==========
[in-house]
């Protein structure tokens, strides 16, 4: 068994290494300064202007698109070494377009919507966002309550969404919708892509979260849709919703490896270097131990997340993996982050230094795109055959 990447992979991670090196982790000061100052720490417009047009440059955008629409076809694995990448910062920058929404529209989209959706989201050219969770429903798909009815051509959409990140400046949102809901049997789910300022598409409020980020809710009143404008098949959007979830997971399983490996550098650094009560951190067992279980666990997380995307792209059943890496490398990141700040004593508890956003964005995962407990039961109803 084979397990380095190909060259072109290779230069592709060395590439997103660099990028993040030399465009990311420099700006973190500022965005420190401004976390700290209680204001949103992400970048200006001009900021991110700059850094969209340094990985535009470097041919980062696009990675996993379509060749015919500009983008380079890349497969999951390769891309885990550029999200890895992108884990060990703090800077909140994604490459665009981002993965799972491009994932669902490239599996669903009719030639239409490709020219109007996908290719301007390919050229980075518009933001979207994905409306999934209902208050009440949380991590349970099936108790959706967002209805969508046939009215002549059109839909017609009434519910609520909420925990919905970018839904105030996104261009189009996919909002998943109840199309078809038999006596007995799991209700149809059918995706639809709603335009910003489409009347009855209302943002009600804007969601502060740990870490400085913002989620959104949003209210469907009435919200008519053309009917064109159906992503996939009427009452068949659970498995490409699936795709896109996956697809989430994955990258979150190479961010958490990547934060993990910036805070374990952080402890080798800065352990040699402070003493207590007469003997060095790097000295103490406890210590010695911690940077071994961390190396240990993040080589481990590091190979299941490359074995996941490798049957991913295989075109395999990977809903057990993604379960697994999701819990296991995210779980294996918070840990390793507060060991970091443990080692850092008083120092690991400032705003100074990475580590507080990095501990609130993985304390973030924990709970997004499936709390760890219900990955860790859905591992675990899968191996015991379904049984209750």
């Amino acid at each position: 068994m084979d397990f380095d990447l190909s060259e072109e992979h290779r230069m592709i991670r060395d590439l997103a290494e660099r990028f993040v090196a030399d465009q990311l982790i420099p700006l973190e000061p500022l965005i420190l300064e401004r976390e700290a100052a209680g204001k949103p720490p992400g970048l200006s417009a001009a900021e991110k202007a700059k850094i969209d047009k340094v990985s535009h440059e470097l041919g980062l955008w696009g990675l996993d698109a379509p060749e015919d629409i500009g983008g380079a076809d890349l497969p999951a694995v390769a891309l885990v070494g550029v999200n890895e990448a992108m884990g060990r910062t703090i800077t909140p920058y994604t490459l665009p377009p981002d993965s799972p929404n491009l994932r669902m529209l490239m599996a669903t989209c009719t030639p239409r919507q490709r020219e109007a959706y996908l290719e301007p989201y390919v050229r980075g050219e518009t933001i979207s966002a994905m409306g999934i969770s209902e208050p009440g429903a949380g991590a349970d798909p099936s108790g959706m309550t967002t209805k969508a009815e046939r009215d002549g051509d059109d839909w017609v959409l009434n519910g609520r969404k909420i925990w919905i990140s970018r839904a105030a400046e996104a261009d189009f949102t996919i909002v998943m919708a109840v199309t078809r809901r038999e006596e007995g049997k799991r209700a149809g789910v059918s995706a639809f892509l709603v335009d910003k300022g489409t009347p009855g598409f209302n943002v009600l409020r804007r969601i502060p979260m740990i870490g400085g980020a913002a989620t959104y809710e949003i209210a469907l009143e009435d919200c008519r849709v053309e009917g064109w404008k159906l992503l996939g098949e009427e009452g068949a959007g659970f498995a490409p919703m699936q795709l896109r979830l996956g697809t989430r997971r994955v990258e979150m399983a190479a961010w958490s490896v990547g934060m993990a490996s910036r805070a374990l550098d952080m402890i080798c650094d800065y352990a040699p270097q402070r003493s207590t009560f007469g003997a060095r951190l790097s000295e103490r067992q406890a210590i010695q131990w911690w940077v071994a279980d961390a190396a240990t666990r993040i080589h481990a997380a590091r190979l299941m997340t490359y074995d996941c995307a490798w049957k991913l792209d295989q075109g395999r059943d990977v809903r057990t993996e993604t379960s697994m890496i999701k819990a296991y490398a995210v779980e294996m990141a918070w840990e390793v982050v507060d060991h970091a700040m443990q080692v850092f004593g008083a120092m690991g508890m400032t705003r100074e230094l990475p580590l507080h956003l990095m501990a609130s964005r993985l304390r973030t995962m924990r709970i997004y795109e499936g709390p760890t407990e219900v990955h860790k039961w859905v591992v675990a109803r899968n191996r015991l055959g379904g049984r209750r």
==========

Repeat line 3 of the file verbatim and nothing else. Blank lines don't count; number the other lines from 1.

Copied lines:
């Amino acid at each position: 068994m084979d397990f380095d990447l190909s060259e072109e992979h290779r230069m592709i991670r060395d590439l997103a290494e660099r990028f993040v090196a030399d465009q990311l982790i420099p700006l973190e000061p500022l965005i420190l300064e401004r976390e700290a100052a209680g204001k949103p720490p992400g970048l200006s417009a001009a900021e991110k202007a700059k850094i969209d047009k340094v990985s535009h440059e470097l041919g980062l955008w696009g990675l996993d698109a379509p060749e015919d629409i500009g983008g380079a076809d890349l497969p999951a694995v390769a891309l885990v070494g550029v999200n890895e990448a992108m884990g060990r910062t703090i800077t909140p920058y994604t490459l665009p377009p981002d993965s799972p929404n491009l994932r669902m529209l490239m599996a669903t989209c009719t030639p239409r919507q490709r020219e109007a959706y996908l290719e301007p989201y390919v050229r980075g050219e518009t933001i979207s966002a994905m409306g999934i969770s209902e208050p009440g429903a949380g991590a349970d798909p099936s108790g959706m309550t967002t209805k969508a009815e046939r009215d002549g051509d059109d839909w017609v959409l009434n519910g609520r969404k909420i925990w919905i990140s970018r839904a105030a400046e996104a261009d189009f949102t996919i909002v998943m919708a109840v199309t078809r809901r038999e006596e007995g049997k799991r209700a149809g789910v059918s995706a639809f892509l709603v335009d910003k300022g489409t009347p009855g598409f209302n943002v009600l409020r804007r969601i502060p979260m740990i870490g400085g980020a913002a989620t959104y809710e949003i209210a469907l009143e009435d919200c008519r849709v053309e009917g064109w404008k159906l992503l996939g098949e009427e009452g068949a959007g659970f498995a490409p919703m699936q795709l896109r979830l996956g697809t989430r997971r994955v990258e979150m399983a190479a961010w958490s490896v990547g934060m993990a490996s910036r805070a374990l550098d952080m402890i080798c650094d800065y352990a040699p270097q402070r003493s207590t009560f007469g003997a060095r951190l790097s000295e103490r067992q406890a210590i010695q131990w911690w940077v071994a279980d961390a190396a240990t666990r993040i080589h481990a997380a590091r190979l299941m997340t490359y074995d996941c995307a490798w049957k991913l792209d295989q075109g395999r059943d990977v809903r057990t993996e993604t379960s697994m890496i999701k819990a296991y490398a995210v779980e294996m990141a918070w840990e390793v982050v507060d060991h970091a700040m443990q080692v850092f004593g008083a120092m690991g508890m400032t705003r100074e230094l990475p580590l507080h956003l990095m501990a609130s964005r993985l304390r973030t995962m924990r709970i997004y795109e499936g709390p760890t407990e219900v990955h860790k039961w859905v591992v675990a109803r899968n191996r015991l055959g379904g049984r209750r």